GRUB! Azeri Style

Saturday, January 24, 2015

A short blog this week, because I'm taking RobH at his word that short blogs are better than no blogs.

The ceremony is still months away, but work is increasing stressful and time-consuming.  And in an odd turn of events, I’m on my way to Athens for a few days of meetings, which is not entirely unexpected but still a bit weird.  However, I am clawing out a bit of time to talk about one of my favourite foods of Azerbaijan, the qutab (pronounced “guh-TAHB”, because Q in Azeri sounds like a hard G.  So does G.  And also Ğ.  The soft G sound like in “giant" or “jerk" is represented by C.  Not to be confused with Ç, which sounds like CH.  Of course.  Don’t ask me to explain, just be grateful it’s not Cyrillic.)

Qutab are a sort of Azeri quesadilla.  The outer wrap is lavash, which is a flat unleavened bread that’s rolled out very thin and sometimes very big.  I first encountered lavash in Russia, when Gerald bought some at a supermarket in Moscow to make wraps at lunch.  When he pulled a piece out and started unfolding it just kept unfolding and kept unfolding until it caused him to remark, “This thing is the size of a swimming pool!”.  Therefore, in the increasingly arcane vernacular between Gerald and me, lavash is always known as “swimming pool wraps”.

Swimming Pool Wraps

Lavash is ubiquitous in Azerbaijan, appearing in many traditional dishes but also pinch-hitting where we in North America would expect to see flour tortillas.  For instance, the pub in my neighbourhood where the running club meets on Thursday nights does a passable chicken fajita that comes with small rounds of lavash instead of tortillas.  It’s not bad, though really lavash is so much thinner than a tortilla that it lacks the necessary structural integrity to successfully convey fajita filling from plate to mouth by hand. Baku fajitas are definitely a fork and knife job.

But back to the qutab.  Qutab have a street food feel to me, and consist of a round bit of lavash spread with a thin layer of savoury filling then folded over and quickly heated on a griddle.  There are three popular fillings: ground meat, mixed greens, and pumpkin.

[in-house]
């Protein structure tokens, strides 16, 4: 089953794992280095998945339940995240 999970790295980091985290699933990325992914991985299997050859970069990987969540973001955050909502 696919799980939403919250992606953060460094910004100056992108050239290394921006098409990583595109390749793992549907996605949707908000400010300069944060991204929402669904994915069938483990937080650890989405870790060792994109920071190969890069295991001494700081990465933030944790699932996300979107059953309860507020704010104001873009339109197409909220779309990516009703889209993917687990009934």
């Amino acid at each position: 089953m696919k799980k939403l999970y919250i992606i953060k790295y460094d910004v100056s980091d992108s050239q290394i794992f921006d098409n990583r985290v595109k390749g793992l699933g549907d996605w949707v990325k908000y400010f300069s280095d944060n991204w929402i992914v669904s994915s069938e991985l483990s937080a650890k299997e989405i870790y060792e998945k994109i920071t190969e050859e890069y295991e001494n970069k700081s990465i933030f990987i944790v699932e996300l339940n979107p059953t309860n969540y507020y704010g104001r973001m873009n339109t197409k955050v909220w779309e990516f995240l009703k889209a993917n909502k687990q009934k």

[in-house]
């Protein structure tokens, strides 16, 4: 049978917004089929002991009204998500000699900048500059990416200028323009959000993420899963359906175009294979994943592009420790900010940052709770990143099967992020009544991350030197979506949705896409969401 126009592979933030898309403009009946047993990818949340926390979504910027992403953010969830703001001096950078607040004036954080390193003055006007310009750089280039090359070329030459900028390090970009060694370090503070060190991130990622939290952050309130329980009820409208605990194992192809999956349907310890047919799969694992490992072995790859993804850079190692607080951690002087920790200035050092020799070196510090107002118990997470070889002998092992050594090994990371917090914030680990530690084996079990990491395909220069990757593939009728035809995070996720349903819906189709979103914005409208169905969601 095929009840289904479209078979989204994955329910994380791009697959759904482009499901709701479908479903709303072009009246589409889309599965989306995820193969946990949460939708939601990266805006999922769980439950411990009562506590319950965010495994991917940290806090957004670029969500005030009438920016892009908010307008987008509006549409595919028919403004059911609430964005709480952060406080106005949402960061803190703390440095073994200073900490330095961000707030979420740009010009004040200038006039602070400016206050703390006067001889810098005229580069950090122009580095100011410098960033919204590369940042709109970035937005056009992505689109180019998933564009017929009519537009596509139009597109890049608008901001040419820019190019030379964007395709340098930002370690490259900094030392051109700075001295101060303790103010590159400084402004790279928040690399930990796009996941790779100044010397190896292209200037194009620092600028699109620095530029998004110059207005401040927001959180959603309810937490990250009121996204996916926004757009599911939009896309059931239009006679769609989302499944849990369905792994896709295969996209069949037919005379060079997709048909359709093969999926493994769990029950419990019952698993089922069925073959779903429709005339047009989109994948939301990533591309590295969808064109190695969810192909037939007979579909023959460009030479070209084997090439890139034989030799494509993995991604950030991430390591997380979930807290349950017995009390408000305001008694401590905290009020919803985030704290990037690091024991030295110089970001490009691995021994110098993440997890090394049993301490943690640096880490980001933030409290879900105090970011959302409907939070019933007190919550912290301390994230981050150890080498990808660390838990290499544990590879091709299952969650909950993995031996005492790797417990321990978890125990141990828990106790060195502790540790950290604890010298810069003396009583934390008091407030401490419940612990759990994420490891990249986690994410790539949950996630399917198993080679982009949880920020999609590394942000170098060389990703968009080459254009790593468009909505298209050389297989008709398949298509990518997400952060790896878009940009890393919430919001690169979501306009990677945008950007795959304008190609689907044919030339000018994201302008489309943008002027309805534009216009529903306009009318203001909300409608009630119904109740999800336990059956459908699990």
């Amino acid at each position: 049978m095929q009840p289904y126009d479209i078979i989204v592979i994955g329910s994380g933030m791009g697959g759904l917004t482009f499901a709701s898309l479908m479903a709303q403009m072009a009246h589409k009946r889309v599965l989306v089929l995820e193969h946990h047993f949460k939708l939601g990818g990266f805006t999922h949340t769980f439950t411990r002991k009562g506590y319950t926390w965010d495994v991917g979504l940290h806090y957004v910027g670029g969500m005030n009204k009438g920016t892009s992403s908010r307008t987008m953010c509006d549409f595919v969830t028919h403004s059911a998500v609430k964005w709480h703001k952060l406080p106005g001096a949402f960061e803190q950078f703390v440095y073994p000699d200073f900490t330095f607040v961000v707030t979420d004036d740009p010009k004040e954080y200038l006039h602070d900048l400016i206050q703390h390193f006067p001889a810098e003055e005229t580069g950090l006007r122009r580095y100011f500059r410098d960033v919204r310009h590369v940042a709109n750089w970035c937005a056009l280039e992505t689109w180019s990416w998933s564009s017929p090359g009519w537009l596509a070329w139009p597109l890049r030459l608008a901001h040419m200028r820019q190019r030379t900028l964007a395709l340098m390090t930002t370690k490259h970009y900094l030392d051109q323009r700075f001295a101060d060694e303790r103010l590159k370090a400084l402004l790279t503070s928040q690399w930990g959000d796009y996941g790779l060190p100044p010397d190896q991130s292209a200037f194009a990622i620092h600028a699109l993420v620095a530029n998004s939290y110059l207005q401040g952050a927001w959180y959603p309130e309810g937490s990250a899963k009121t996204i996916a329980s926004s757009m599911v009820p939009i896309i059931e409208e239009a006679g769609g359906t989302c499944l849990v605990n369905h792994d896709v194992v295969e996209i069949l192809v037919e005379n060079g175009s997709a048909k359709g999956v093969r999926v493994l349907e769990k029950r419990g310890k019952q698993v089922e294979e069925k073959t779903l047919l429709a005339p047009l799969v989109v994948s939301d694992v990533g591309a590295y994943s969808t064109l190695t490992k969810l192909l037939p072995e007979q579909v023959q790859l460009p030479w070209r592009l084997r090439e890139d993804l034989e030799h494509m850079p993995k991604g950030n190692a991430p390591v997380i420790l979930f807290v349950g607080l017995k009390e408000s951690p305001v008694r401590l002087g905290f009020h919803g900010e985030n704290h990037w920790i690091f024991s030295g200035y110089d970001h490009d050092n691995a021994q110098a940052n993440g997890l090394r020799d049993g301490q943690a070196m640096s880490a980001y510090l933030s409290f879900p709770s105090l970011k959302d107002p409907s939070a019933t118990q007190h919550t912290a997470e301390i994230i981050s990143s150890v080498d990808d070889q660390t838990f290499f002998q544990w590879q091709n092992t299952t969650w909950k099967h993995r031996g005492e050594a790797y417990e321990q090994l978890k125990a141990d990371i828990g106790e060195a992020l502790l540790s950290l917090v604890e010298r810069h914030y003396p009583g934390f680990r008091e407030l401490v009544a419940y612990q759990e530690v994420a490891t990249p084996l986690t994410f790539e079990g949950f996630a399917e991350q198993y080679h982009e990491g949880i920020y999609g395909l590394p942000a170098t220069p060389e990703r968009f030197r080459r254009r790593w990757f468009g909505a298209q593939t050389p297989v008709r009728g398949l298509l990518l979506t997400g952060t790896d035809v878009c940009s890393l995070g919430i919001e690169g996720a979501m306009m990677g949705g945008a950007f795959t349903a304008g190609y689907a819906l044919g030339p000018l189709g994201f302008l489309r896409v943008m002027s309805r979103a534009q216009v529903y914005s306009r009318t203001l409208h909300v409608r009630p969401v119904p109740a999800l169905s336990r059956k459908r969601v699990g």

These ones are greens, served up at Firuze restaurant, where I’ve been a few times since arriving in Baku.  (Note that Firuze is properly spelled Firuzə, but that upside down backwards E is a real pain...)  Regardless of their awkward spelling, they do nice qutab in three varieties and really good Azeri dolmas (different than the Greek ones) and many other excellent treats, including a fancy rice dish that cooked in a ceramic pot lined with layers and layers of lavash that ends up acting sort of like crispy phyllo pastry crust when its cooked.  Very cool.

Meat qutab are a simple mix of cooked ground meat and onion, and are usually sprinkled with sumac on the outside. Sumac is a reddish spice made from dried ground sumac berries.  It’s variously described as anything from lemony to astringent, and I’ve been enjoying it on all kinds of things lately.  The green veggie variety of qutab are filled with a mostly unidentifiable mix of leafy greens like spinach (Which is different here.  It's milder, without that funny puckering after effect).  There's also something else unidentifiable that adds an earthier taste. Slightly coriander/cilantro but not in that awful coriander/cilantro way.  If you know what I mean.

My favourite flavour of qutab is pumpkin, though the actual variety of vegetable that is called pumpkin here is shaped more like butternut squash than pumpkin, and has a sort of sad grey colour on the outside.  Still, they’re cheap and last for ages in the fridge, so Baku pumpkin has become a staple food for me.  It’s really nice roasted, and cooks much quicker than butternut squash.  Or perhaps it’s just fast because the oven is my apartment is, I suspect, nuclear powered.  It can roast a whole chicken (liberally coated in sumac and olive oil) in just over an hour.  Pumpkin cut into large chunks is cooked in about 15 minutes.  And, as an aside, when you turn the gas on for the stovetop it lights with a ferocity and enthusiasm that is positively eyebrow-singing.  Pumpkin qutab are filled with a thin smear of cooked pumpkin and are sometimes jazzed up with a few pomegranate seeds, which is a perky addition.

Baku Pumpkin

There’s a place just outside my metro station that sells qutab, and I’ve stopped a few times to pick some up on the way home.  They’re available all over, and are a reliable quick snack when needed.  And for the truly committed Go Stay Work Play reader, here's a recipe I found online for pumpkin qutab)  And that's genuinely all there is to say about qutab, except I could really go for a couple right now, only they're 4 floors down and 3 rainy blocks south and I'm just not that committed right now.

Plus I've got to pack to go to Athens.  Which is honestly not a sentence I was expecting to write this week.


Anonymous said...

They look yummy. How about a nice photo of YOU to really top off such a nice blog? rh

Unknown said...

Am curious as to the upcoming event... seems I missed why you are in Baku eating lavash!

Anonymous said...

Happy Birthday!

Athens, eh? Interesting.

Laura C said...

Happy birthday! We're thinking of you over here, with our bitter Montreal winter. Excited to follow along on this adventure too!

ELF said...

I love the short blog! Definitely better than no blog. :-)

Anonymous said...

Another vote for more blogs and therefore whatever length you write. Interesting, as always.

Post a Comment